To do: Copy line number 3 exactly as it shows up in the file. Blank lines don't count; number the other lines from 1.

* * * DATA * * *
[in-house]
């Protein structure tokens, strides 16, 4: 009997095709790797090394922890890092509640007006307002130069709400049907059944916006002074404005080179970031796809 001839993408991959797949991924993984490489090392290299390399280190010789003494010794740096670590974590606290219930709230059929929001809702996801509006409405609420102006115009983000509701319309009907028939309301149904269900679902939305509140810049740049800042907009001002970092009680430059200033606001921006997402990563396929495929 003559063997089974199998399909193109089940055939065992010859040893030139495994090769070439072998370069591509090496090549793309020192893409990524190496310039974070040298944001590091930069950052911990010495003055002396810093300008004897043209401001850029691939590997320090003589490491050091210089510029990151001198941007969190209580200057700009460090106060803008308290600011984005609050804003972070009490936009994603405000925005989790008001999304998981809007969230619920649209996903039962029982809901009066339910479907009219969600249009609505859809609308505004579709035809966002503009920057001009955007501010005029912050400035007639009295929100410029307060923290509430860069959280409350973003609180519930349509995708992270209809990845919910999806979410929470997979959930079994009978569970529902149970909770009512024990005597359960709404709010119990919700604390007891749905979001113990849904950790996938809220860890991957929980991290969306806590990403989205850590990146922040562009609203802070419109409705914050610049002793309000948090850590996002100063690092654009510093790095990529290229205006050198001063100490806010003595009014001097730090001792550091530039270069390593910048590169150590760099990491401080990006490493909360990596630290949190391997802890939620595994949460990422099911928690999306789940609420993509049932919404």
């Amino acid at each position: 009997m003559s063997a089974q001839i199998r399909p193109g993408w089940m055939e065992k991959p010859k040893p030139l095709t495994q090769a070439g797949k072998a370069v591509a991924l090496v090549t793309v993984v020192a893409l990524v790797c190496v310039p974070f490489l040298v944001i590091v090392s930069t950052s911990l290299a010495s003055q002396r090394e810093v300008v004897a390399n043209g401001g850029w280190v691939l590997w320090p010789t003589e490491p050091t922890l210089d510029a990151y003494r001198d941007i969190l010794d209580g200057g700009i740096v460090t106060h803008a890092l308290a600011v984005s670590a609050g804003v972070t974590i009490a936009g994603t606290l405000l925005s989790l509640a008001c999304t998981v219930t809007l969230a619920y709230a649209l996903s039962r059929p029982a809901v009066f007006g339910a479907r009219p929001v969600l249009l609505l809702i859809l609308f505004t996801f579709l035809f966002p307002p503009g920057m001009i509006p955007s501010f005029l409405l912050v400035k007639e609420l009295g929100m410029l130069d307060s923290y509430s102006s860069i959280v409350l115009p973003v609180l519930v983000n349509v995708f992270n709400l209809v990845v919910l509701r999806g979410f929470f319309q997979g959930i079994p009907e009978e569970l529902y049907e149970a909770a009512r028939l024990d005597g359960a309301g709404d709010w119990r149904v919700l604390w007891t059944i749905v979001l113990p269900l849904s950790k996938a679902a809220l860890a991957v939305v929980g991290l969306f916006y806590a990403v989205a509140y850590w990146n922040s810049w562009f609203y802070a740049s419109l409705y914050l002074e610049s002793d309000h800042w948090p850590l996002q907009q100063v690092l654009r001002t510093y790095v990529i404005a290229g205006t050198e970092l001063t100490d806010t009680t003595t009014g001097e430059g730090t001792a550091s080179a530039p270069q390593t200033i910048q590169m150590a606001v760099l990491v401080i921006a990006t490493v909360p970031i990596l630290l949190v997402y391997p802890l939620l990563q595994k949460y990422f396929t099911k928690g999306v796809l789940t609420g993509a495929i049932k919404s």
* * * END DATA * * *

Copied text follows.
């Amino acid at each position: 009997m003559s063997a089974q001839i199998r399909p193109g993408w089940m055939e065992k991959p010859k040893p030139l095709t495994q090769a070439g797949k072998a370069v591509a991924l090496v090549t793309v993984v020192a893409l990524v790797c190496v310039p974070f490489l040298v944001i590091v090392s930069t950052s911990l290299a010495s003055q002396r090394e810093v300008v004897a390399n043209g401001g850029w280190v691939l590997w320090p010789t003589e490491p050091t922890l210089d510029a990151y003494r001198d941007i969190l010794d209580g200057g700009i740096v460090t106060h803008a890092l308290a600011v984005s670590a609050g804003v972070t974590i009490a936009g994603t606290l405000l925005s989790l509640a008001c999304t998981v219930t809007l969230a619920y709230a649209l996903s039962r059929p029982a809901v009066f007006g339910a479907r009219p929001v969600l249009l609505l809702i859809l609308f505004t996801f579709l035809f966002p307002p503009g920057m001009i509006p955007s501010f005029l409405l912050v400035k007639e609420l009295g929100m410029l130069d307060s923290y509430s102006s860069i959280v409350l115009p973003v609180l519930v983000n349509v995708f992270n709400l209809v990845v919910l509701r999806g979410f929470f319309q997979g959930i079994p009907e009978e569970l529902y049907e149970a909770a009512r028939l024990d005597g359960a309301g709404d709010w119990r149904v919700l604390w007891t059944i749905v979001l113990p269900l849904s950790k996938a679902a809220l860890a991957v939305v929980g991290l969306f916006y806590a990403v989205a509140y850590w990146n922040s810049w562009f609203y802070a740049s419109l409705y914050l002074e610049s002793d309000h800042w948090p850590l996002q907009q100063v690092l654009r001002t510093y790095v990529i404005a290229g205006t050198e970092l001063t100490d806010t009680t003595t009014g001097e430059g730090t001792a550091s080179a530039p270069q390593t200033i910048q590169m150590a606001v760099l990491v401080i921006a990006t490493v909360p970031i990596l630290l949190v997402y391997p802890l939620l990563q595994k949460y990422f396929t099911k928690g999306v796809l789940t609420g993509a495929i049932k919404s």